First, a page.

My grandmother loved to tell stories about the “beautiful Heber Valley.” Many of her tales, however, centered around one landmark, the Bank Block building.
Located on the corner of Center Street and Main Street, the Bank Block was built in 1904 by a successful local merchant, Abram Hatch, to house the first bank in the Heber Valley. The building’s signature sandstone was cut from the Lake Creek Quarry in the foothills east of Heber. The stone inscription on the north side of the building simply reads “Bank Block,” and, 114 years later, that’s what locals call the building today.
In 1906, a group of investors formed the Heber Mercantile Company and constructed a wood-framed building that connected to the south wall of the bank. The Consolidated Wagon and Machine Company originally occupied the south end of the new building, and over the years these buildings have housed the local high school, a library, county public welfare offices, a drug store, professional offices and so much more. With so many occupants over the course of a century, the buildings have many stories to tell.
My grandmother delighted us with such stories. She worked the soda fountain at the drug store and sometimes did Abram Hatch’s books. She was dared to ride her pony through the front door of the Mercantile and out the back, which she did — twice! She tutored Hatch’s daughter and “matched pennies with the boys” just back from World War I.
She was even working as a telephone operator the night the Heber Bank was robbed. My grandmother said a car cruised the block at midnight and the girls thought it could be a bootlegger, so they checked the door locks and made sure the blinds were drawn tight. They remembered hearing a clanking sound but thought it was Mr. Hatch’s son knocking out the coal clinkers while he was stoking the furnace. Other than that, it was a quiet night — until the Sheriff banged on the door.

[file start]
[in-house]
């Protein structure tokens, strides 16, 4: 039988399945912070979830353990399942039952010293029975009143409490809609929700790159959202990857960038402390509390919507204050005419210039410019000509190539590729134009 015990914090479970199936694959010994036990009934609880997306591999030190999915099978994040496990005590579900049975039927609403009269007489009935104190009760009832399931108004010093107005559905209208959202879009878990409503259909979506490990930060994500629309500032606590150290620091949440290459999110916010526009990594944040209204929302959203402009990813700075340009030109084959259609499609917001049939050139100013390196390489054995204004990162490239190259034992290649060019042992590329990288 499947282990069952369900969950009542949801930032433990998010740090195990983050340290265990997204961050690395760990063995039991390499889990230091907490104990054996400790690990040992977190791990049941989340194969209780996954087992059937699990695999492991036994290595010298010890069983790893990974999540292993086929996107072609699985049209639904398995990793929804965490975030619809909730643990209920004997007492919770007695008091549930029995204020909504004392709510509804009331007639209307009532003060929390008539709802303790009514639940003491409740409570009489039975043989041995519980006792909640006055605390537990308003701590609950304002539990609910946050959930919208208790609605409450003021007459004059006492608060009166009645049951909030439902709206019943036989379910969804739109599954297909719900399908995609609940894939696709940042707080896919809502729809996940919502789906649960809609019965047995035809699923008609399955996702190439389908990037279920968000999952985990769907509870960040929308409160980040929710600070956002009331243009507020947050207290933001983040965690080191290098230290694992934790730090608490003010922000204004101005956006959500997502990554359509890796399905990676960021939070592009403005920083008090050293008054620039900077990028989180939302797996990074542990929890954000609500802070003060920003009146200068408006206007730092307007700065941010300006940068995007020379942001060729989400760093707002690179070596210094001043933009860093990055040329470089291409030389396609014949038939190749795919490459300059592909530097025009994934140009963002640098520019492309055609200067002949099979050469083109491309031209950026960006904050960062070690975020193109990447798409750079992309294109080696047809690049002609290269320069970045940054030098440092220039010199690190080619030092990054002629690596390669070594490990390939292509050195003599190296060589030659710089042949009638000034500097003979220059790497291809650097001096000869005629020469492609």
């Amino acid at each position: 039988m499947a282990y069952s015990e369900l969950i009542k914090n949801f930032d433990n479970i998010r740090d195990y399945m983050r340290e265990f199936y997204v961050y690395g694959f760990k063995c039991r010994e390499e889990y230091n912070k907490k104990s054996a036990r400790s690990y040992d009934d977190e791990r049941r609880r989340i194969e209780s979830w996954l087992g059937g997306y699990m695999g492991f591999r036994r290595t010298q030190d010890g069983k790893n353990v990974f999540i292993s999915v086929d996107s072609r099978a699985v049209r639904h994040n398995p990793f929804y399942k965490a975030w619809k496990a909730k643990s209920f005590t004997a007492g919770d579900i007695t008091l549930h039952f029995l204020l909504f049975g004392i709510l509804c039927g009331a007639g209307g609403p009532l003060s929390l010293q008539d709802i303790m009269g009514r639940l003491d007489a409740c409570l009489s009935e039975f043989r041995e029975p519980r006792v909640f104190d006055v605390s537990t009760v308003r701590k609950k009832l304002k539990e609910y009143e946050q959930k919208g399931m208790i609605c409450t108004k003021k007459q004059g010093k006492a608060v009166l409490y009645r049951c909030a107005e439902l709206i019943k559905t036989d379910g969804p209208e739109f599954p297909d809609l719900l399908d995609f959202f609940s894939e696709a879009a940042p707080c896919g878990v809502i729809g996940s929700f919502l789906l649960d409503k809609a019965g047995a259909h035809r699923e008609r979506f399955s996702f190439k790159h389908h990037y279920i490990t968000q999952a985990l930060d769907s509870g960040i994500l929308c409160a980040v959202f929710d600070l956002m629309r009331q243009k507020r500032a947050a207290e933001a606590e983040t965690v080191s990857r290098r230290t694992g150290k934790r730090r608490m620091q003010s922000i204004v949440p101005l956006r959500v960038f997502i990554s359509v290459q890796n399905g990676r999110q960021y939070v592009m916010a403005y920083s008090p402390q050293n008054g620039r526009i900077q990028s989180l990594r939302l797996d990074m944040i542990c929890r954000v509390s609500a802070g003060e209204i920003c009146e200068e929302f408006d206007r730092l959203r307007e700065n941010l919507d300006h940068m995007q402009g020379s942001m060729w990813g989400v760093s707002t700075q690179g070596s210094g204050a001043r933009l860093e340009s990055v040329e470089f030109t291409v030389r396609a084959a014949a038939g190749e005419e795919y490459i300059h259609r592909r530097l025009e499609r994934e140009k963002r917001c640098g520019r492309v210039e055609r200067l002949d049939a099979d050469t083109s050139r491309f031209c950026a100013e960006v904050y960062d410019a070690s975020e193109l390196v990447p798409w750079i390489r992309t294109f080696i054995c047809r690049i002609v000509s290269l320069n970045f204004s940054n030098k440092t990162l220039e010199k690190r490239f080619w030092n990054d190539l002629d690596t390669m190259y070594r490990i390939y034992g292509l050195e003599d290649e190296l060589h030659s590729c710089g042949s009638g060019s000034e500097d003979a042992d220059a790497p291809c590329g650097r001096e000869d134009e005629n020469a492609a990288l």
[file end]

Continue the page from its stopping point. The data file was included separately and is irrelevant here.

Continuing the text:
At the time, a red light was mounted to the front of the building. Its purpose was to alert the Sheriff of an emergency, and the telephone girls were in charge of turning it on — the equivalent of our modern day 911. The light never turned on and people were complaining, “Why didn’t the telephone girls connect their calls?” The answer was simple: the bank robbers had cut the telephone lines, broken into the bank vault and pried open the safe deposit boxes!
The Great Depression in the 1920s and 1930s brought financial hardships to our valley and the Heber Bank failed after its doors closed for 90 days. Property values plummeted by 60 percent and unemployment sent many people back to the farms.
In January 1937, an explosion in the building’s furnace caused a fire that destroyed the Mercantile and damaged the Bank Block. The Mercantile board voted to rebuild a smaller building that served the community for years. In February 1972, a second fire ravaged the wood-framed building that housed the local Safeway. Once again, the people of the Heber Valley stood around and watched the buildings burn. The sandstone Bank Block building survived but the rest of the block was a scarred, empty lot until a renovation in 2000.
The new owner and architect wanted to honor the history of the old buildings. The sandstone masonry needed extensive renovations including replacing or cleaning the stones, and repointing the masonry joints. The renovations included preserving the original vault and reproducing early 20th century architectural elements. A new addition was designed to retain the look of the old Mercantile.
The basement window wells and the stairway along the north wall were restored, and the builders discovered several bank records within the walls, along with the old stone table that was used to make candy at the drug store. The new owner also wanted to restore the Bank Block building’s original purpose and the building again became the home of the Heber Valley Bank.
The Bank Block has inspired many tales in its long history — of stores visited, dentist appointments kept and missed, books borrowed, and fires that blazed — tales that are forever burned into our community’s memories. As it stands today, the Bank Block continues to inspire stories of our “beautiful Heber Valley.”